This is hilarious…What are you, Bluejay, spokesperson for MaryAnn? But as someone with an overweening ego as she seems to have, I’m guess you are in fact her. I’m beginning to believe she is pathetic enough to create alter-egos for her own site. Could be wrong, but that’s the feeling I get.

    LOL! Baseless ad hominem attacks. Why am I not surprised? And, not that it matters to this discussion, but I’m not MaryAnn; obviously you don’t frequent this website enough to realize that. I just call bullshit as I see it.

    -ment is a suffix that forming nouns, initially from Fr. and represents L. -mentum, which was added to verb stems sometimes to represent the result or product of the action. Used with English verb stems from 16c. (e.g. merriment, also illustrating the act of turning -y to -i- before this suffix).

    Yep. So far that’s what I’ve been saying. Funny that you throw in the y-to-i thing, hoping that it’s relevant. You’re just throwing the kitchen sink at me, hoping something sticks.

    (That is to say it’s usage was more often used as a verb modifier AS it reached the English language, which does not suggest loss of original meaning…duh. SO the older the word, the closer you get to it’s original INTENT, and then as it’s passed down, becomes convoluted…but people who are in the know of archaic languages see words in a different light than the average joe)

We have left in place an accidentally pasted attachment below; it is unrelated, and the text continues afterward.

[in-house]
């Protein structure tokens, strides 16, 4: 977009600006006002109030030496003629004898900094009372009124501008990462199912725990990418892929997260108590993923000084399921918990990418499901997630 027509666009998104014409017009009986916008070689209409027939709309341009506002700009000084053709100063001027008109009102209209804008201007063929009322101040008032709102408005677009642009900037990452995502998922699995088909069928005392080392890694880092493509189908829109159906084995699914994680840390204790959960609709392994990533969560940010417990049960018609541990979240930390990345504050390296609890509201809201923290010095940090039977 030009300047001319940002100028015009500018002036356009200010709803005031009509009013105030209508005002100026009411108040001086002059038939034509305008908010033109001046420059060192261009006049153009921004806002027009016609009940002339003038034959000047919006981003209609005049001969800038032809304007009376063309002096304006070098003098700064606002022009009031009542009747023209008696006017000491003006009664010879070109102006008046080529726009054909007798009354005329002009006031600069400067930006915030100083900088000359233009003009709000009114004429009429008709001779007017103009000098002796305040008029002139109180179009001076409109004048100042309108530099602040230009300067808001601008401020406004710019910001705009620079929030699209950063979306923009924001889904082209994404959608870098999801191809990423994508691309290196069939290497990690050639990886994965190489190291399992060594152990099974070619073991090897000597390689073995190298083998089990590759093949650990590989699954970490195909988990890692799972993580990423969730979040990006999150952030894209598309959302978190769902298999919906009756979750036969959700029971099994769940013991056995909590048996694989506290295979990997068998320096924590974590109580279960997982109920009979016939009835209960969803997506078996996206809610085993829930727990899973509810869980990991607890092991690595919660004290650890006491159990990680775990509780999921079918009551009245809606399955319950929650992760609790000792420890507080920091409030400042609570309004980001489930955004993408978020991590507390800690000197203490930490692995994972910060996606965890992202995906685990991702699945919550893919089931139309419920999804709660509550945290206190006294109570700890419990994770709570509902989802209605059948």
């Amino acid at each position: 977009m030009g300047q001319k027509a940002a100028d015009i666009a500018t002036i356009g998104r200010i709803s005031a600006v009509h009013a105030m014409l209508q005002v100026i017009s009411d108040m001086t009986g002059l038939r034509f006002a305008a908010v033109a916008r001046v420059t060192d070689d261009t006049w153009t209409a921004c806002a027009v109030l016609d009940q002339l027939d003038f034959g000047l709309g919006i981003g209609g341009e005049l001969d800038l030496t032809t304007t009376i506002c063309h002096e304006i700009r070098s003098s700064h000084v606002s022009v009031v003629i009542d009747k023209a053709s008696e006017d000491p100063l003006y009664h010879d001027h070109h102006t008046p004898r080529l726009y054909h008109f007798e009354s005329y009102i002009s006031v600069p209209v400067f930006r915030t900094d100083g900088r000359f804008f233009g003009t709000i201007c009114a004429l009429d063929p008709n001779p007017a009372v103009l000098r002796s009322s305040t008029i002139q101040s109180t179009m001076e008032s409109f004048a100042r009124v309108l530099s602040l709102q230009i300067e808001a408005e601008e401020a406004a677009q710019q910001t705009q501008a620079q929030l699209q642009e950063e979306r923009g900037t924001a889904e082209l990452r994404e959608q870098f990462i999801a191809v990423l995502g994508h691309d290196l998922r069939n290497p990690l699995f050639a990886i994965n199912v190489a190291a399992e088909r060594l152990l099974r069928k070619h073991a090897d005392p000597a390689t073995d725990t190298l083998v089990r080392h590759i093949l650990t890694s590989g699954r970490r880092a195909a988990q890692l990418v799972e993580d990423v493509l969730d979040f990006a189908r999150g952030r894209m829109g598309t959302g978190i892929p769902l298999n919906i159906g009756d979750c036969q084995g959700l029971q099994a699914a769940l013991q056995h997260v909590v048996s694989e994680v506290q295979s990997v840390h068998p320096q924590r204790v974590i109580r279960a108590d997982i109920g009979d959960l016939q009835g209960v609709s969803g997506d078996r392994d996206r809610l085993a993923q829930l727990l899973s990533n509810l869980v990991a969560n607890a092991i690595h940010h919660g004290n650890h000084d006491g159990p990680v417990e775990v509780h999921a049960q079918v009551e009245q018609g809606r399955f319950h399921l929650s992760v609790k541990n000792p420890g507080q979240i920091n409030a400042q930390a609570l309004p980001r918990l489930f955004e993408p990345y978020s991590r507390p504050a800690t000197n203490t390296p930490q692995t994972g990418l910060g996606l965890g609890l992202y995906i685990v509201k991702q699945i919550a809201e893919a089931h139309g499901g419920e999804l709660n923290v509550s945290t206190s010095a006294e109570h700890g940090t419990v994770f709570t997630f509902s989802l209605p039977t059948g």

As far as “-ment” goes, this is pure speculation on your part. Of course word meanings get convoluted through the ages, but you’ve provided no evidence nor authoritative sources to show that the suffix “-ment” in fact derives from mens.

    mental: adjective – Latin mentum = chin; or Latin mens = mind.

    Uh huh. Nice work, pulling that out of Arnold’s Glossary of Anatomy.

    Yes, “mentum” is the Latin medical term for the human chin, and has the adjective “mental.” Except that this “mentum” is related to the Indo-European root that also gives us the word “mouth,” not the Latin root that denotes “mind.” There is, so far, no evidence that “mental” from mentum (chin) and “mental” from mens/mentis (mind) are etymologically related. It’s a case of linguistic convergent evolution.

    Which, by the way, has nothing to do with the suffix “-ment.” Or with your original and easily-debunked explanation of the etymology of “entertainment” as “entering the mind.”

    (just to add another point, Phonetically speaking “s,” “t,” “n,” “c,” “d,” and “z” are similar phonemes (visemes), “s” and “t” showing the smallest differential.